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"A Heap of Broken Images": The Waste Land
Ezra Pound met T.S. Eliot in London in 1914, some time after he asked Conrad Aiken to recommend a poet who was doing modern, different work. Eliot was recently graduated from Harvard, doing post-graduate work in philosophy at Oxford University and struggling with the conflicting ideas of becoming a professor or dedicating himself to poetry. Pound read Eliot’s “The Love Song of J. Alfred Prufrock,” immediately deeming it “the best poem I have yet had or seen from an American,” and took the young poet under his wing. Harriet Monroe published “Prufrock” in the June 1915 issue of Poetry on Pound’s strenuous recommendation, and several more Eliot poems later that year. Pound included two poems of Eliot’s in the second issue of BLAST, published in July 1915. Eliot’s first book, Prufrock and Other Observations, was published in June 1917, by the Egoist Press, although Pound had fronted the printing costs. Poems was published by the Hogarth Press in 1919, followed the next year by Poems, published by Alfred Knopf. Eliot also authored, anonymously, a brief monograph on Pound’s work which was published by Knopf in 1917.
Eliot had secured a position in Lloyd’s Bank in 1917, but the pay was meager, even supplemented by Eliot’s occasional reviews. Pound had earlier attempted to raise funds so that Eliot could leave the bank’s employ to write full-time, but nothing came of it; in 1922 Pound tried again with a plan called “Bel Esprit.” The printer John Rodker produced a printed missive, but Eliot’s innate uneasiness about the endeavor and other events eventually caused its foundering.
The pressures of work and finances and Eliot’s strained marriage to Vivien Haigh-Wood culminated in a nervous breakdown. He was ordered by a specialist to take a three-month leave of absence from the bank; it was during his recuperation at Margate and Lausanne in late 1921 that he applied himself in earnest to a “sprawling chaotic poem” he had been considering for several years. En route to Switzerland, he visited Pound in Paris in November and showed him the poem, originally entitled “He Do the Police in Different Voices” (Betty Higden’s comment on the foundling Sloppy’s oral reading of the newspaper in Dickens’ Our Mutual Friend), but soon titled The Waste Land. Pound edited the poem substantially, deleting entire sections and calling for Eliot to tighten and rearrange others. The final product reflects almost as much Pound’s vision of Eliot’s poem as of Eliot’s himself; Eliot’s dedication of the poem to Pound as il miglior fabbro (“the better craftsman,” and itself an allusion to Pound’s work, as it was the phrase Dante had used to praise the troubadour poet Arnaut Daniel, whose work Pound had translated) reflected his thought that Pound had “done so much to turn The Waste Land from a jumble of good and bad passages into a poem.”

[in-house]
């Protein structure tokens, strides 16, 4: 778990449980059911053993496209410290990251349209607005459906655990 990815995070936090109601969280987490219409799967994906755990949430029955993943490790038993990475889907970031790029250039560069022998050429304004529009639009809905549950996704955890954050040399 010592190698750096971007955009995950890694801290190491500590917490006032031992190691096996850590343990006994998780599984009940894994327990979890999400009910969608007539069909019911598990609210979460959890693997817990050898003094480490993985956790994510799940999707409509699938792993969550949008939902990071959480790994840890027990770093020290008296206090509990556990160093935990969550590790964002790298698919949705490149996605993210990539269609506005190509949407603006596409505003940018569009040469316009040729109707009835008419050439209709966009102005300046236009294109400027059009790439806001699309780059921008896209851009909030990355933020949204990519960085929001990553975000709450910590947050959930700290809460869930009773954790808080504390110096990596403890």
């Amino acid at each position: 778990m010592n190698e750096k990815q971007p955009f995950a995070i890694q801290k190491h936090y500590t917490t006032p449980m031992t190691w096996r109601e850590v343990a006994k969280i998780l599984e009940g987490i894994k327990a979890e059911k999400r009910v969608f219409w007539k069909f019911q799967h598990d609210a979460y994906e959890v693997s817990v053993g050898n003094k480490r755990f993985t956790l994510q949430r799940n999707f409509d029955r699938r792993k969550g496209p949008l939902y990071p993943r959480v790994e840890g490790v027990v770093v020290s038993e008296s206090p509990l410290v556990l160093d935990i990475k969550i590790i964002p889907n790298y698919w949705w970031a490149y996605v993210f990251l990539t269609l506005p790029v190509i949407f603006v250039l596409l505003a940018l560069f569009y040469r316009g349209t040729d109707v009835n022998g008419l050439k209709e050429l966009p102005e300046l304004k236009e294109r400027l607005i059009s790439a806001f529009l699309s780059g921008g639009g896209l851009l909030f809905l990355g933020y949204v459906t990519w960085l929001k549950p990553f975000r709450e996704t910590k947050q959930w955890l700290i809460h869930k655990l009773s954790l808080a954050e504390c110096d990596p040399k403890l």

The poem was published in October 1922 in the Dial (where it received the $2000 Dial Award, as payment for the poem due to intense negotiations by both Pound and Eliot with the Dial editors) and the Criterion, a new magazine edited by Eliot. It was published in book form in December by Boni & Liveright; this edition marked the first appearance of Eliot’s notes to the poem. A later edition was published the following year by Leonard and Virginia Woolf at the Hogarth Press. The poem had great impact from the moment of its publication; the critic Lawrence Rainey has said, “the publication of The Waste Land marked the crucial moment in the transition of modernism from a minority culture to one supported by an important institutional and financial apparatus.” It could be added that this was the vindication of everything Pound had been promoting for the past fifteen years, and marks the moment of his greatest triumph—the justification of “our modern experiment.”
The relationship between Pound and Eliot, although it continued primarily in correspondence, was never the same after 1922. Both wrote regular criticism of the other’s work, and Eliot played a role in securing Pound’s release from St. Elizabeths in 1958. Pound attended Eliot’s memorial service in Westminster Abbey in 1965, and wrote of him, “His was the true Dantescan voice—not honoured enough, and deserving more than I ever gave him.”
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